Should the U.S. continue to hold up its end of the bargain, Russia’s withdrawal from the agreement would likely have little effect on the Department of Energy’s plans to send a parallel portion of plutonium – six metric tons – to New Mexico’s Waste Isolation Pilot Plant.
That plutonium, which is not quite weapons grade, and would be diluted and packaged to meet disposal criteria at WIPP, is not actually part of the 34 metric tons covered by the agreement. But it is being viewed as a trial run “to establish that it’s cost-effective and safe” to dilute and dispose of it at WIPP, said Ed Lyman, senior scientist at the Union of Concerned Scientists.
At Los Alamos and Sandia National Laboratories, the breakdown in the bilateral agreement may deal a decisive blow to already deteriorated relationships between scientists at New Mexico’s national laboratories and their Russian counterparts, who had been working together to iron out the technical aspects of plutonium disposition under the deal, according to Don Hancock with the Southwest Research and Information Center in Albuquerque.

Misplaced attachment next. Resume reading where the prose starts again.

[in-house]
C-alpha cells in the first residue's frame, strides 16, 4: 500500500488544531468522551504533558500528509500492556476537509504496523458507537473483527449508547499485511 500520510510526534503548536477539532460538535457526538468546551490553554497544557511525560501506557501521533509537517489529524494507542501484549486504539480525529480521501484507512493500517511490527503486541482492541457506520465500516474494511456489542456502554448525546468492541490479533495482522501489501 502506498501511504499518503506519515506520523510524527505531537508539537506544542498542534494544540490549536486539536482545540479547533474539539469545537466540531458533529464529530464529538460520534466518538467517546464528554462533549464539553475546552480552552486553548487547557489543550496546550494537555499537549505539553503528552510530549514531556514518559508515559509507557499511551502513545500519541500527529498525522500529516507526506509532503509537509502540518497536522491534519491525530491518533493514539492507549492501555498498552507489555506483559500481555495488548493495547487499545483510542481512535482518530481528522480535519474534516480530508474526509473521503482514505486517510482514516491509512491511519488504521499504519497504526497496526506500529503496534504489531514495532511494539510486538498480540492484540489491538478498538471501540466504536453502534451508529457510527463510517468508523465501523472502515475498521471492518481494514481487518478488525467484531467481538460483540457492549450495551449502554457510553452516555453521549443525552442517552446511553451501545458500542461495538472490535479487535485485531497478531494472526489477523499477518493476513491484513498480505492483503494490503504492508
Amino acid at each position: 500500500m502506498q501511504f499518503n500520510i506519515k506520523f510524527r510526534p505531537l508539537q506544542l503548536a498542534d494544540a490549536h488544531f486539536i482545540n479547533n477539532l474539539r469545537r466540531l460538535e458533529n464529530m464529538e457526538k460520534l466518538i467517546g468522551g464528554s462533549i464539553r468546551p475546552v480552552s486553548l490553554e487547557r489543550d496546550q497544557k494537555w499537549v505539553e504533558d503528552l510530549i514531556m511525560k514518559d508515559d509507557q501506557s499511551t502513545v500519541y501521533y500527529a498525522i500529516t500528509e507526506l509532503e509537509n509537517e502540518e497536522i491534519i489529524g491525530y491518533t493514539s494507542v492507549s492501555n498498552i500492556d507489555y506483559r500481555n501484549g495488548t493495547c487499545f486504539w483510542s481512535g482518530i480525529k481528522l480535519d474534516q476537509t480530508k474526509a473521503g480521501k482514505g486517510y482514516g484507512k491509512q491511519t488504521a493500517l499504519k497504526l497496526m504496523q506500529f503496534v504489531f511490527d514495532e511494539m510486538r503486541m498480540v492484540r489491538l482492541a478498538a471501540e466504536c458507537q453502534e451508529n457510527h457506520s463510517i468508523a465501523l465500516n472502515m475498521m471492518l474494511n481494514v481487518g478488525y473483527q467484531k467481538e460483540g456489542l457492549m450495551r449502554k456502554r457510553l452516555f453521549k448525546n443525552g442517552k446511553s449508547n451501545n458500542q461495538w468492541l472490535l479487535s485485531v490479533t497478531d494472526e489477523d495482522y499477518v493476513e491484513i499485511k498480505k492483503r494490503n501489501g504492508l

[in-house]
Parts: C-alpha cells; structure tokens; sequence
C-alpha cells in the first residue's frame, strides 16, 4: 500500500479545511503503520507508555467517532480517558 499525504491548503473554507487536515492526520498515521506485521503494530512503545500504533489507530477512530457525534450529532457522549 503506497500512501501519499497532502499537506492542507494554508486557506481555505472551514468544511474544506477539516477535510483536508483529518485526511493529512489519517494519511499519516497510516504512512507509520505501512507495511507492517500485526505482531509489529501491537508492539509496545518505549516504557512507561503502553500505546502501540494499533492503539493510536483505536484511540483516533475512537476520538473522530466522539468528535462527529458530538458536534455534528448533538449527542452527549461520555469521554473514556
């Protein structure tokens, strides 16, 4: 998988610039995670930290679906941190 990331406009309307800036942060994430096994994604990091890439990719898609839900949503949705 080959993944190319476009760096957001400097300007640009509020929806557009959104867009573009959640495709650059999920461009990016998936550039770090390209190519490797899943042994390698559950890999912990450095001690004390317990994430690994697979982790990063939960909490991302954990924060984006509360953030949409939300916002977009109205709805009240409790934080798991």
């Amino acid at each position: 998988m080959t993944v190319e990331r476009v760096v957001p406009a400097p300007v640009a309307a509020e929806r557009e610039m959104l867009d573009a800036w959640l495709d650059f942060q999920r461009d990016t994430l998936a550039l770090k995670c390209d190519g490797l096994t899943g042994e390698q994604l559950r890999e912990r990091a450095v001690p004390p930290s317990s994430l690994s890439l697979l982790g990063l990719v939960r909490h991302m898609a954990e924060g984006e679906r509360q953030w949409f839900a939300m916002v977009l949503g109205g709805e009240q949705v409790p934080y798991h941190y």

Lyman said lab-to-lab cooperation had chilled in recent years as Russia has tried to assert itself as a world power.
“What’s happening now is not really going to impact that,” Lyman said. “It’s really the end of that process. Even until last week, the U.S. was optimistic that this was one area that Russia and the U.S. could cooperate. This may be a surprise to the U.S. that they are using this as a bargaining chip for totally unrelated matters.”
With Russia’s announcement, “Russia is free to do what they want and the U.S. is free to do what it wants,” Hancock said. “Since neither side has actually destroyed any plutonium, the only thing that has changed is that we now don’t have a formal, bilateral agreement.”